HRW: Lebanon residency regulations putting refugees at risk News
HRW: Lebanon residency regulations putting refugees at risk

Lebanese residency laws risk creating a large undocumented community of refugees living at the margins of society, according to a Human Rights Watch (HRW) [advocacy website] report [text] released Tuesday. Residency regulations adopted in January 2015 require [HRW report] refugees to apply to renew their residency permits under two categories: those registered with the UN High Commissioner for Refugees (UNHCR) and those who are not and must find a Lebanese sponsor to remain in the country legally. According to HRW, prohibitive paperwork requirements, fees, and arbitrary application of regulations have exposed Syria’s to corruption, and witnesses said that sponsors will sell sponsorships for up to USD $1,000 a person and are making a business of out it. The report calls for Lebanese authorities to ensure that no one fleeing Syria is forcibly returned to Syria; to waive the residency renewal fees for all Syrians; to cancel the sponsorship pledge for Syrians not registered with UNHCR; and to hold all security force members to account who ill-treat or torture Syrian refugees during raids, detention, and during interrogations.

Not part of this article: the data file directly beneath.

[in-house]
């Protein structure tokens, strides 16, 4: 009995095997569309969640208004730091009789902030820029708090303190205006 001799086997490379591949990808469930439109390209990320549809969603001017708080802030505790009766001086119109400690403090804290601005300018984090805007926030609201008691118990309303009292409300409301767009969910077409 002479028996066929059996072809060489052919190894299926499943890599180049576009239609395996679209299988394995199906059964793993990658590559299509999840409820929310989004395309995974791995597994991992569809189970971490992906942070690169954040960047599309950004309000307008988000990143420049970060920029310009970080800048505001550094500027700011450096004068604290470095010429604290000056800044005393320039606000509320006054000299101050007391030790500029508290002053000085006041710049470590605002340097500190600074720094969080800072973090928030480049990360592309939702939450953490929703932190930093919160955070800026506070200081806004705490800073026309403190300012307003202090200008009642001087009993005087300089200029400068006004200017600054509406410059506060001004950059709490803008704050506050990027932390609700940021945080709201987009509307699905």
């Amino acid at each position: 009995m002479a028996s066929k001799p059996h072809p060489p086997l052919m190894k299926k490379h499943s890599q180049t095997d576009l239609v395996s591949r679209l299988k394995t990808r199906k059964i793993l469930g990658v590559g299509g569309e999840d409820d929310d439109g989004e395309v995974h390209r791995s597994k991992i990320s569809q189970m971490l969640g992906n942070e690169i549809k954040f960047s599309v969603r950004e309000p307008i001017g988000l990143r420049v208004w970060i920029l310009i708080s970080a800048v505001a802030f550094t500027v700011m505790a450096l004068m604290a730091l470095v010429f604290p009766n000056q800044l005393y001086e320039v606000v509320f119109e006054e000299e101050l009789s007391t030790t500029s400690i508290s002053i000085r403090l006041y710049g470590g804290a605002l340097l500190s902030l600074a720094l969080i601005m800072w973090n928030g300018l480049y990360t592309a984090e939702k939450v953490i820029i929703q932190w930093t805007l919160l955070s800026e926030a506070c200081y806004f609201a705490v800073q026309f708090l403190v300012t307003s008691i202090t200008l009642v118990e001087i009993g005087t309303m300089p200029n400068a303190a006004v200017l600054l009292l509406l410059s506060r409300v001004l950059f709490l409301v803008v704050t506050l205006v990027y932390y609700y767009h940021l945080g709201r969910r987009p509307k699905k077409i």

The rights of migrant populations has emerged as one of the most significant humanitarian issue around the world, as millions seek asylum from conflict nations. In November UN Secretary-General Ban Ki-moon addressed [JURIST report] the UN General Assembly and cautioned the international community to avoid discrimination against Muslims, especially refugees and migrants entering Europe, as a result of the recent terrorist attacks in Paris a week earlier. Also that month Amnesty International analyzed [JURIST report] the EU’s approach to the refugee crisis and recommends changes to ensure international law is followed and human rights are appropriately valued. In October HRW called on [JURIST report] the EU and Western Balkans states to focus on remedying what it characterized as deplorable conditions for asylum-seekers in Europe. The UN High Commissioner for Human Rights gave the opening statement [JURIST report] at the 30th session of the Human Rights Council in September in which he addressed, among other pressing human rights issues, the migrant crisis. Germany announced [JURIST report] that month that it was invoking temporary border controls at the nation’s southern border with Austria, after thousands of immigrants entered the country.